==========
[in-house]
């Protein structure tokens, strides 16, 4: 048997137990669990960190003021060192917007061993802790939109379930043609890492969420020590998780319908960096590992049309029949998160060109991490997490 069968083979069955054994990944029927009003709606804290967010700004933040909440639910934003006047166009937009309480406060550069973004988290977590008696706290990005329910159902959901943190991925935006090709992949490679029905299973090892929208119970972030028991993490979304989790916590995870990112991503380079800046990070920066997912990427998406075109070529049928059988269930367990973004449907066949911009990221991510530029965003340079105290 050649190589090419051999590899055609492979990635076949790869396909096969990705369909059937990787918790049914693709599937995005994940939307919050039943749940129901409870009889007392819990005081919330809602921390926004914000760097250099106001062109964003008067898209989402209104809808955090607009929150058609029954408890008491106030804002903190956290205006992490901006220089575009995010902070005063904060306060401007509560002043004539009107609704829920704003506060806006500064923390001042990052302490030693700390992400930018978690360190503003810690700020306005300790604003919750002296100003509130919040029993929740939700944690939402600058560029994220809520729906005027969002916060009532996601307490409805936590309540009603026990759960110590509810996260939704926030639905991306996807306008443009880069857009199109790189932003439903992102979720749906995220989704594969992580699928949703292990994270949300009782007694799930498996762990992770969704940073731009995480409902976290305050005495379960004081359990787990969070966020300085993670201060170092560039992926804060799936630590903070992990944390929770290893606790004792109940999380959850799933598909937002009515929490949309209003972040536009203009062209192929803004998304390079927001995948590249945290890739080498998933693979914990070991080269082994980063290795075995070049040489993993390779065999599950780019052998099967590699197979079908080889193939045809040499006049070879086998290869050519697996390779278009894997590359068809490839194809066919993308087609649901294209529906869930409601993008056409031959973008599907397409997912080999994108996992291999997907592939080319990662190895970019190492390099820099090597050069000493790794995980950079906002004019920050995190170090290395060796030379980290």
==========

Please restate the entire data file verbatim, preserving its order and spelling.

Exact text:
[in-house]
């Protein structure tokens, strides 16, 4: 048997137990669990960190003021060192917007061993802790939109379930043609890492969420020590998780319908960096590992049309029949998160060109991490997490 069968083979069955054994990944029927009003709606804290967010700004933040909440639910934003006047166009937009309480406060550069973004988290977590008696706290990005329910159902959901943190991925935006090709992949490679029905299973090892929208119970972030028991993490979304989790916590995870990112991503380079800046990070920066997912990427998406075109070529049928059988269930367990973004449907066949911009990221991510530029965003340079105290 050649190589090419051999590899055609492979990635076949790869396909096969990705369909059937990787918790049914693709599937995005994940939307919050039943749940129901409870009889007392819990005081919330809602921390926004914000760097250099106001062109964003008067898209989402209104809808955090607009929150058609029954408890008491106030804002903190956290205006992490901006220089575009995010902070005063904060306060401007509560002043004539009107609704829920704003506060806006500064923390001042990052302490030693700390992400930018978690360190503003810690700020306005300790604003919750002296100003509130919040029993929740939700944690939402600058560029994220809520729906005027969002916060009532996601307490409805936590309540009603026990759960110590509810996260939704926030639905991306996807306008443009880069857009199109790189932003439903992102979720749906995220989704594969992580699928949703292990994270949300009782007694799930498996762990992770969704940073731009995480409902976290305050005495379960004081359990787990969070966020300085993670201060170092560039992926804060799936630590903070992990944390929770290893606790004792109940999380959850799933598909937002009515929490949309209003972040536009203009062209192929803004998304390079927001995948590249945290890739080498998933693979914990070991080269082994980063290795075995070049040489993993390779065999599950780019052998099967590699197979079908080889193939045809040499006049070879086998290869050519697996390779278009894997590359068809490839194809066919993308087609649901294209529906869930409601993008056409031959973008599907397409997912080999994108996992291999997907592939080319990662190895970019190492390099820099090597050069000493790794995980950079906002004019920050995190170090290395060796030379980290």